The people who are doing this work, my peers in this space, we’re not doing it for the money. We’re not doing it for notoriety. We’re doing it because somewhere in our personal experience, we said, “This is what I’m dedicating my life to.” But we don’t always take care of ourselves as well as we should.

I would say we get in our own way sometimes by not putting our own oxygen mask on first.

Q. You’re the first head of diversity at Zoom. What are two or three things you’re going to put forward that you think will move the needle the most?

A. The first is education that says, “How do we actually help people to understand how we got here?”

We typically pick up this conversation and say, “Oh, there aren’t enough women. There aren’t enough Black folks, not enough Latinx folks.” We don’t take people who have no exposure to race and an understanding of the systemic issues that got us here, we don’t bring them along on that journey. So, we miss being able to bring them in both from a data standpoint and from an emotional standpoint.

We started this thing called Zoom Talks, kind of like TED Talks, because we knew we were going to be talking about race, but we were going to be talking about a lot more than just race. Our first session was about Juneteenth. And now, we’re expanding that in a partnership called Zoom Talks and TIME, where we’re working with Dr. Shaun Harper, a renowned professor who started USC’s Race and Equity Center. It’s going to be nine sessions on “Race in the Workplace.”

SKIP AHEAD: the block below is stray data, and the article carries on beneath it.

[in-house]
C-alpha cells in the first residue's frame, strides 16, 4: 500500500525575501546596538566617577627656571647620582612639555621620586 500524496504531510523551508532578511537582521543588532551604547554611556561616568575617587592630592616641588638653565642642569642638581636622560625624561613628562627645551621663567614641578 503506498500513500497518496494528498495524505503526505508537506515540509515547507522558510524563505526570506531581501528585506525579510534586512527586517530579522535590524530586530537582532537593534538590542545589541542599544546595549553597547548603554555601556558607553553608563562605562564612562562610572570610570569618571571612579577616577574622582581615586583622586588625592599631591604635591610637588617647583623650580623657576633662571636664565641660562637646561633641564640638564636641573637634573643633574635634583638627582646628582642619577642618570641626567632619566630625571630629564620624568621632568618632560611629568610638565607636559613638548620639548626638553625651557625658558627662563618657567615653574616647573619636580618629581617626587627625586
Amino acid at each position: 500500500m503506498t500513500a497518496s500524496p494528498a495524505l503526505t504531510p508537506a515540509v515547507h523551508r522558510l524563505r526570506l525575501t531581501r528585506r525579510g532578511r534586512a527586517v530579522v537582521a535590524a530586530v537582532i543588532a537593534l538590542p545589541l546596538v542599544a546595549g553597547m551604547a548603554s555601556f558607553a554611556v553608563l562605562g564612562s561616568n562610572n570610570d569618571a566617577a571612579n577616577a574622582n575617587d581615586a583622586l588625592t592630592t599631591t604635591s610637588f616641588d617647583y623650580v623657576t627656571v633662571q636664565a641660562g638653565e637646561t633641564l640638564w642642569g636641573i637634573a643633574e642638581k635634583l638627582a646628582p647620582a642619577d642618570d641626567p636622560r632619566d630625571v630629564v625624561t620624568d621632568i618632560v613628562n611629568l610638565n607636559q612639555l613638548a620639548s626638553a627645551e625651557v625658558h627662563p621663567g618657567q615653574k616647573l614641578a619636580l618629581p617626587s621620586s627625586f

The second thing is structure. I think of things in two buckets, cultural and structural. The cultural bucket is education. That to me is like, how do you get people to change their world views? How can you become a perspective broker? And even if you don’t agree with someone’s political view, you understand how in their life, they got to that place where they decided to vote that way. That’s a win.

But then there are some structural things. No matter how well-intentioned you are, we need to change the structures of, potentially, how we hire; how we advance people; how we evaluate people.

Let’s make sure that not only the minority community, but everybody, regardless of your background, has an objective opportunity to get through the interview process, if you’re talented. Let’s make sure that that’s the same in the way that we compensate people, the way that we evaluate people, and the way we promote people. So, embedding structural changes is another component to the initiatives.

A third one that I’m really excited about is the work that we’re doing externally. It’s in two buckets. One, is in our product. So, if you look at the features that we just launched, we involved a very diverse set of employees in testing these things to ensure that they were inclusive of a wide range of human beings. We were intentional about that.

The other external is where we think, “How do we use our brand, our balance sheet, and our voice to make this world more equitable for other people?” Some of the initiatives that are coming that are more community-driven, through our Zoom Cares philanthropic program, and I’m really excited about those.

Q. To whom should the head of diversity report?